Document Detail

Thermoregulatory responses of firemen to exercise in the heat.
MedLine Citation:
PMID:  2583139     Owner:  NLM     Status:  MEDLINE    
Twelve volunteer (VF) and 12 professional firemen (PF) wearing only brief trunks exercised on an electrically-braked cycle ergometer at three-five exercise intensities. After 45 min of exercise at 75 W, the exercise intensity was elevated in steps of 25 W every 15 min until the subject was exhausted. Air temperature was regulated to equal skin temperature (36 degrees-38 degrees C) and relative humidity was regulated at 52%. The two groups of firemen were comparable in terms of body mass, age and maximum oxygen consumption. Their oxygen consumption, rectal and skin temperatures, sweating and heart rate were measured during the tests. Blood lactate concentration was measured before, during and after the test. The physiological strain was higher in VF as indicated by higher heat storage, heart rate, skin and rectal temperatures. Sweat rate tended to be lower in VF than PF. The results indicated a better adaptation of the professional compared to the volunteer firemen to work in the heat, although the degree of heat acclimatization was considered to be equally minimal in both groups.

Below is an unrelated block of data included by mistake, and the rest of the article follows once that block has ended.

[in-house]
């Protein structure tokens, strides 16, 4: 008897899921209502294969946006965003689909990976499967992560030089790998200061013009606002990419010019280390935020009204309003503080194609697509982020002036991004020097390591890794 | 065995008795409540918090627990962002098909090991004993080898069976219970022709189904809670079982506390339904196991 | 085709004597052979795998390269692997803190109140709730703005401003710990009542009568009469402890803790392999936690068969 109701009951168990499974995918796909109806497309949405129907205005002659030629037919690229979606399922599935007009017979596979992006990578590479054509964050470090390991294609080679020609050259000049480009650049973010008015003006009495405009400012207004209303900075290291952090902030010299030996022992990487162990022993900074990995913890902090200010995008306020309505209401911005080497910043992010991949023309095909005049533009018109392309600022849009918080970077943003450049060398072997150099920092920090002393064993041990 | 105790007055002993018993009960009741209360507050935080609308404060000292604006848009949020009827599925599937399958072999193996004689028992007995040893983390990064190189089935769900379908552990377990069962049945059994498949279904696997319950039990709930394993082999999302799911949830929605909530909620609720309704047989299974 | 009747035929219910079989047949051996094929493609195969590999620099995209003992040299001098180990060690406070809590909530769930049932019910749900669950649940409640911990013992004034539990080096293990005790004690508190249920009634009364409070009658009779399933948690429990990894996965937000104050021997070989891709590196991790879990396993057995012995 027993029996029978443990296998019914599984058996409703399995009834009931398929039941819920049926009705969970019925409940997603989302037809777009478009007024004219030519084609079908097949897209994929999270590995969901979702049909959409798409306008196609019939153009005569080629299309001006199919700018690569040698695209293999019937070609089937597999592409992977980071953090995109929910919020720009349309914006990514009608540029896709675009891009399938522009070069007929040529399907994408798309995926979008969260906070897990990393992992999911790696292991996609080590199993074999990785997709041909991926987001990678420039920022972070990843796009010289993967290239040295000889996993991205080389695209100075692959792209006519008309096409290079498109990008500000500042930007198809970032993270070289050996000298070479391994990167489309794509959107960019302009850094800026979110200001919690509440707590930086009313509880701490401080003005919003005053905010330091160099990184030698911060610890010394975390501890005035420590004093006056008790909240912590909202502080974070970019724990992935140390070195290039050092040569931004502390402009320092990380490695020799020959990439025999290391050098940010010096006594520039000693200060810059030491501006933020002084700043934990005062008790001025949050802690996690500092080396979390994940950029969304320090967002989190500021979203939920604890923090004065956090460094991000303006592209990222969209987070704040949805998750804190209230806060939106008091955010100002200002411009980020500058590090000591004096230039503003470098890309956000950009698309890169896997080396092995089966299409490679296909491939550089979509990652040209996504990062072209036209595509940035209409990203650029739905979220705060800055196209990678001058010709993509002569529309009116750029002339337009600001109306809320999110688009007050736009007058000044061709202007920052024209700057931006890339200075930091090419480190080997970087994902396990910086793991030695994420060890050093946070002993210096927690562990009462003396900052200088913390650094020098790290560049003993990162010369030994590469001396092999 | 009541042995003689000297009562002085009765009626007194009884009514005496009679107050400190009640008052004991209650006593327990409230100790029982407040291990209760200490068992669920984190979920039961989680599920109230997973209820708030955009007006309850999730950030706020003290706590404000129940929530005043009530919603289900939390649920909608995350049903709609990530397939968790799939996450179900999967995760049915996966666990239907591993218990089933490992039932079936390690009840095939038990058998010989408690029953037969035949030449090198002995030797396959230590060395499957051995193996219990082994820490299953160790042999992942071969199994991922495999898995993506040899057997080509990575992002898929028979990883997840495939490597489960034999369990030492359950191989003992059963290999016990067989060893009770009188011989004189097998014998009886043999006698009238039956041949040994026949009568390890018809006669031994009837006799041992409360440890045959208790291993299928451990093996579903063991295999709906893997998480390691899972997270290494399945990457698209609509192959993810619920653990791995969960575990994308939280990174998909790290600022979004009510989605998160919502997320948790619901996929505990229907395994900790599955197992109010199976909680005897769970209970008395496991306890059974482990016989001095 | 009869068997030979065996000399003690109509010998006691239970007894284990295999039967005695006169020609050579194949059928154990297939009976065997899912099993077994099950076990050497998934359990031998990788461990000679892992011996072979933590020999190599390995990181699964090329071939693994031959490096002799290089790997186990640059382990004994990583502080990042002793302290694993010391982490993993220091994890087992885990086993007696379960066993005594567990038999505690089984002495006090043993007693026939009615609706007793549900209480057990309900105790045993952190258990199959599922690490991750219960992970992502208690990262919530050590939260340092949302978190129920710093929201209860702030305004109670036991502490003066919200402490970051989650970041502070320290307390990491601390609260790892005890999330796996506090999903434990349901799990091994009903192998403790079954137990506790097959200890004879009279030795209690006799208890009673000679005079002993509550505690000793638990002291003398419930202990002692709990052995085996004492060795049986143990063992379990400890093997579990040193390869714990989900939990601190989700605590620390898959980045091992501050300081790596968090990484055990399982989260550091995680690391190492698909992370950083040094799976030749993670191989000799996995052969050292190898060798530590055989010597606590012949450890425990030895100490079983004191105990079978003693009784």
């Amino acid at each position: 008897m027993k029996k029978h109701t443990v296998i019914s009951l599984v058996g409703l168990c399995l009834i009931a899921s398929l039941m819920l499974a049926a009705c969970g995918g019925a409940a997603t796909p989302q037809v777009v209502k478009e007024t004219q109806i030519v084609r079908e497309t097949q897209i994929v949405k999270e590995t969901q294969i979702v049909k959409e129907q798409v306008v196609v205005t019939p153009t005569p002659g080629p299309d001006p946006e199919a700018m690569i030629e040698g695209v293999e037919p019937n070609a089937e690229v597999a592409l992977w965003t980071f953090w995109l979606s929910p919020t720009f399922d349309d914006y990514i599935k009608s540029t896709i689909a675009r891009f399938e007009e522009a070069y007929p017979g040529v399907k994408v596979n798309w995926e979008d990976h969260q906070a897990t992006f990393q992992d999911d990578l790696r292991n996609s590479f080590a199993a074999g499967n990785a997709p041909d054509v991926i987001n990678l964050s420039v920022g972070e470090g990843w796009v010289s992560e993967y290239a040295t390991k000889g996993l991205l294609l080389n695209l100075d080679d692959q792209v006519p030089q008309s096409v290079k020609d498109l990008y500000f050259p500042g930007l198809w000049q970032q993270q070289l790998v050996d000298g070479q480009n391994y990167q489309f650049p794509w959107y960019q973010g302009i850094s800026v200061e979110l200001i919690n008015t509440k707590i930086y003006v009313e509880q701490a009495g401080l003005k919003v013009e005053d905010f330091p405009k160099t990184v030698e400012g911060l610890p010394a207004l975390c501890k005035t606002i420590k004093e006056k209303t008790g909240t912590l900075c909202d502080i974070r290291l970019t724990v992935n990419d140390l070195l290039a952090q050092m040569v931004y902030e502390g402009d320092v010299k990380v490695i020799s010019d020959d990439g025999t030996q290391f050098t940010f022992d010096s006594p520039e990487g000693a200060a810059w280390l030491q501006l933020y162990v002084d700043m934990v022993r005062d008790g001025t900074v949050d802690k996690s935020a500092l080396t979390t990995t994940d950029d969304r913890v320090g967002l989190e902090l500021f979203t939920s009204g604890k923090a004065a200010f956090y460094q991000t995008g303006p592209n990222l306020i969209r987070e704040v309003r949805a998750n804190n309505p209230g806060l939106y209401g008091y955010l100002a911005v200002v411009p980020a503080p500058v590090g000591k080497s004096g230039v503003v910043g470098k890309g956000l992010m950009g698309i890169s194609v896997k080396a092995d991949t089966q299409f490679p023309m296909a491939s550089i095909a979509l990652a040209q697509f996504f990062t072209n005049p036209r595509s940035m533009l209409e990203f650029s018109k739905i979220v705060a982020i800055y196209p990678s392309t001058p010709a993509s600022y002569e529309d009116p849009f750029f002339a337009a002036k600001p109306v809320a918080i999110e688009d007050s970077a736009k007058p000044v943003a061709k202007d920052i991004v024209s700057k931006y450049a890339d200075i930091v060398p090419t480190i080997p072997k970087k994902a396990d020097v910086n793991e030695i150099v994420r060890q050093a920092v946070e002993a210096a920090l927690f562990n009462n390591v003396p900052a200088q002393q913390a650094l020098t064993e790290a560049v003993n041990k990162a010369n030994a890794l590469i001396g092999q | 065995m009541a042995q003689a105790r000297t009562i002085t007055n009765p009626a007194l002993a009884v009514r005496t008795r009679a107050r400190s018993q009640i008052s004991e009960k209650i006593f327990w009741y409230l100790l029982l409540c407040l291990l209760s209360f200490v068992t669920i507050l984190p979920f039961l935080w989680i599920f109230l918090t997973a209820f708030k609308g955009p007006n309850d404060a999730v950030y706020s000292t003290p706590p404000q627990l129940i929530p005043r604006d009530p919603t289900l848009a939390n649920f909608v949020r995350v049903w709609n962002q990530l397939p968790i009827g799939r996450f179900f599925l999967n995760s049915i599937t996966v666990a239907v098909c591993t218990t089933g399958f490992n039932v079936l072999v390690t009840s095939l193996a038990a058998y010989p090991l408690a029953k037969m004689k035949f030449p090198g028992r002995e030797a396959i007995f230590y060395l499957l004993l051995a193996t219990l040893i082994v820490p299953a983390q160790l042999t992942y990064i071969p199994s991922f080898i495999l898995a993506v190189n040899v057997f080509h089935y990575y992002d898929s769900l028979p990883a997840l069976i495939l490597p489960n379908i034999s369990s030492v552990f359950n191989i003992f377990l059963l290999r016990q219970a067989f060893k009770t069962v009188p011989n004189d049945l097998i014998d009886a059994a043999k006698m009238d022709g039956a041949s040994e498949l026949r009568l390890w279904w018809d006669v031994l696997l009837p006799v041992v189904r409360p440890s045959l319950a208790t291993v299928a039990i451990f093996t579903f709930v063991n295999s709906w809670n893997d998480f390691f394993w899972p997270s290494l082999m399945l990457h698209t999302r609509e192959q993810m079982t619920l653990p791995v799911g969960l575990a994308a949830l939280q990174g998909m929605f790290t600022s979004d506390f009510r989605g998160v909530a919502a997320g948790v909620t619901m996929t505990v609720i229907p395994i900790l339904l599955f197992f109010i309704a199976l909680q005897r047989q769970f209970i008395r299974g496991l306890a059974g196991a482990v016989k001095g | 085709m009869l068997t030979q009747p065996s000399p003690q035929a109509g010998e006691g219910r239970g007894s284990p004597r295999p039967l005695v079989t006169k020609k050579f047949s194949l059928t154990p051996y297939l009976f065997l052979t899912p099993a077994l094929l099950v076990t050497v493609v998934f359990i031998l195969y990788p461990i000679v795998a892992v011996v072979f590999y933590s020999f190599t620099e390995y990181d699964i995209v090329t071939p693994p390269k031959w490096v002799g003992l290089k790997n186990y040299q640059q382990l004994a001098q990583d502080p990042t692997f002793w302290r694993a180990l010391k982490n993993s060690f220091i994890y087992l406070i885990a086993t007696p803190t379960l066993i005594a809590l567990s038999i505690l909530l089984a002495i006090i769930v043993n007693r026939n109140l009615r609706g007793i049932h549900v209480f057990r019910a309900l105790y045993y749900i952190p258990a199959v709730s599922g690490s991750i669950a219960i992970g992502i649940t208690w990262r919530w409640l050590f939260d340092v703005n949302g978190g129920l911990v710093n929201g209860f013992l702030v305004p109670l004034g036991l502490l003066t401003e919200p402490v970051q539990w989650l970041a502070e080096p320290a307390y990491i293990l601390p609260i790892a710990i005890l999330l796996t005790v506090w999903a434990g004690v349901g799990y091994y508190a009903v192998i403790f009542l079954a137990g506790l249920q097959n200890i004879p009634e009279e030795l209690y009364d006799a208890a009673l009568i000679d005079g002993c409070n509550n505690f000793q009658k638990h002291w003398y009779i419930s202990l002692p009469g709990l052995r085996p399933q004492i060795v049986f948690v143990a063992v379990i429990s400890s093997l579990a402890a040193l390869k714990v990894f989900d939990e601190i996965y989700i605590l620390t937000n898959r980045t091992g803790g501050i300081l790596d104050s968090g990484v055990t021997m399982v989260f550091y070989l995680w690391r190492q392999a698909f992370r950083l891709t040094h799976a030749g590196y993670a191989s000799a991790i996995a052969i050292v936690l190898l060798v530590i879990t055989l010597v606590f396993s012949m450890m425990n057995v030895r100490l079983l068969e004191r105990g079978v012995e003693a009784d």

D C Gavhed; I Holmér
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Publication Detail:
Type:  Comparative Study; Journal Article; Research Support, Non-U.S. Gov't    
Journal Detail:
Title:  European journal of applied physiology and occupational physiology     Volume:  59     ISSN:  0301-5548     ISO Abbreviation:  Eur J Appl Physiol Occup Physiol     Publication Date:  1989  
Date Detail:
Created Date:  1989-12-27     Completed Date:  1989-12-27     Revised Date:  2008-11-21    
Medline Journal Info:
Nlm Unique ID:  0410266     Medline TA:  Eur J Appl Physiol Occup Physiol     Country:  GERMANY, WEST    
Other Details:
Languages:  eng     Pagination:  115-22     Citation Subset:  IM    
Department of Work Physiology, National Institute of Occupational Health, Solna, Sweden.
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MeSH Terms
Body Temperature Regulation / physiology*
Exercise / physiology*
Fire Extinguishing Systems
Hot Temperature*
Occupational Medicine*
Physical Education and Training

From MEDLINE®/PubMed®, a database of the U.S. National Library of Medicine

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